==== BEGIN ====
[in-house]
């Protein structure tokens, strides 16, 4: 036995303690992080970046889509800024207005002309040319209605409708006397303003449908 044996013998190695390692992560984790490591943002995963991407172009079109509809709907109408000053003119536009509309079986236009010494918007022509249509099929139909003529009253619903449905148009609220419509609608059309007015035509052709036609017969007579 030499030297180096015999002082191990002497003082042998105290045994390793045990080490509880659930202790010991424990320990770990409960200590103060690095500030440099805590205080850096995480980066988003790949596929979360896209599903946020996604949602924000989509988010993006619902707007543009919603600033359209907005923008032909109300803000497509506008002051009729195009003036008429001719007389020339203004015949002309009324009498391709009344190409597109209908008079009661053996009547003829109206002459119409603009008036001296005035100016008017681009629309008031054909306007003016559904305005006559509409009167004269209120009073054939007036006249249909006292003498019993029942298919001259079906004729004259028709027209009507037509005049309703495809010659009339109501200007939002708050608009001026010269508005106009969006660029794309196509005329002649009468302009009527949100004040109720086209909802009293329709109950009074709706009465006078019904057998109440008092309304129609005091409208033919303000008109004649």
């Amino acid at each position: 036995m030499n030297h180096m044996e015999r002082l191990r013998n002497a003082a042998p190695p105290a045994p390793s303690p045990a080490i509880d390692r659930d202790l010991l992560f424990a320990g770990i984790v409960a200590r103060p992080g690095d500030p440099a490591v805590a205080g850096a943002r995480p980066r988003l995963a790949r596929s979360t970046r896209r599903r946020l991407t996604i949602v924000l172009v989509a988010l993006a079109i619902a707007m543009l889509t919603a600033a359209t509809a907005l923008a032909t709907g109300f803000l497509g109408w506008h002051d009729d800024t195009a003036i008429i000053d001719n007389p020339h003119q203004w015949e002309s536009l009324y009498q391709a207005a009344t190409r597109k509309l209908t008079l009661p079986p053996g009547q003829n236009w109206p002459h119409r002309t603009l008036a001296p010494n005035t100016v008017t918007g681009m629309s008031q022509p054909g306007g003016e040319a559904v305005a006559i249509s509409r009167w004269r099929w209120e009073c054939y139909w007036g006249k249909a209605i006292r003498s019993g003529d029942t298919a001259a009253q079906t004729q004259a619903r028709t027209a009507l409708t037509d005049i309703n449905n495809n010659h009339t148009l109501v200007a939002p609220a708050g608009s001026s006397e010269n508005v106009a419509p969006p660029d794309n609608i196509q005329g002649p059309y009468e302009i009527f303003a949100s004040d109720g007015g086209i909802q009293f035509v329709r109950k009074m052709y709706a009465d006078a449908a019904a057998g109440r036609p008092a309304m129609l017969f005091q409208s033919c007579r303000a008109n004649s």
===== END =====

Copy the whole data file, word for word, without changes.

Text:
[in-house]
């Protein structure tokens, strides 16, 4: 036995303690992080970046889509800024207005002309040319209605409708006397303003449908 044996013998190695390692992560984790490591943002995963991407172009079109509809709907109408000053003119536009509309079986236009010494918007022509249509099929139909003529009253619903449905148009609220419509609608059309007015035509052709036609017969007579 030499030297180096015999002082191990002497003082042998105290045994390793045990080490509880659930202790010991424990320990770990409960200590103060690095500030440099805590205080850096995480980066988003790949596929979360896209599903946020996604949602924000989509988010993006619902707007543009919603600033359209907005923008032909109300803000497509506008002051009729195009003036008429001719007389020339203004015949002309009324009498391709009344190409597109209908008079009661053996009547003829109206002459119409603009008036001296005035100016008017681009629309008031054909306007003016559904305005006559509409009167004269209120009073054939007036006249249909006292003498019993029942298919001259079906004729004259028709027209009507037509005049309703495809010659009339109501200007939002708050608009001026010269508005106009969006660029794309196509005329002649009468302009009527949100004040109720086209909802009293329709109950009074709706009465006078019904057998109440008092309304129609005091409208033919303000008109004649």
């Amino acid at each position: 036995m030499n030297h180096m044996e015999r002082l191990r013998n002497a003082a042998p190695p105290a045994p390793s303690p045990a080490i509880d390692r659930d202790l010991l992560f424990a320990g770990i984790v409960a200590r103060p992080g690095d500030p440099a490591v805590a205080g850096a943002r995480p980066r988003l995963a790949r596929s979360t970046r896209r599903r946020l991407t996604i949602v924000l172009v989509a988010l993006a079109i619902a707007m543009l889509t919603a600033a359209t509809a907005l923008a032909t709907g109300f803000l497509g109408w506008h002051d009729d800024t195009a003036i008429i000053d001719n007389p020339h003119q203004w015949e002309s536009l009324y009498q391709a207005a009344t190409r597109k509309l209908t008079l009661p079986p053996g009547q003829n236009w109206p002459h119409r002309t603009l008036a001296p010494n005035t100016v008017t918007g681009m629309s008031q022509p054909g306007g003016e040319a559904v305005a006559i249509s509409r009167w004269r099929w209120e009073c054939y139909w007036g006249k249909a209605i006292r003498s019993g003529d029942t298919a001259a009253q079906t004729q004259a619903r028709t027209a009507l409708t037509d005049i309703n449905n495809n010659h009339t148009l109501v200007a939002p609220a708050g608009s001026s006397e010269n508005v106009a419509p969006p660029d794309n609608i196509q005329g002649p059309y009468e302009i009527f303003a949100s004040d109720g007015g086209i909802q009293f035509v329709r109950k009074m052709y709706a009465d006078a449908a019904a057998g109440r036609p008092a309304m129609l017969f005091q409208s033919c007579r303000a008109n004649s």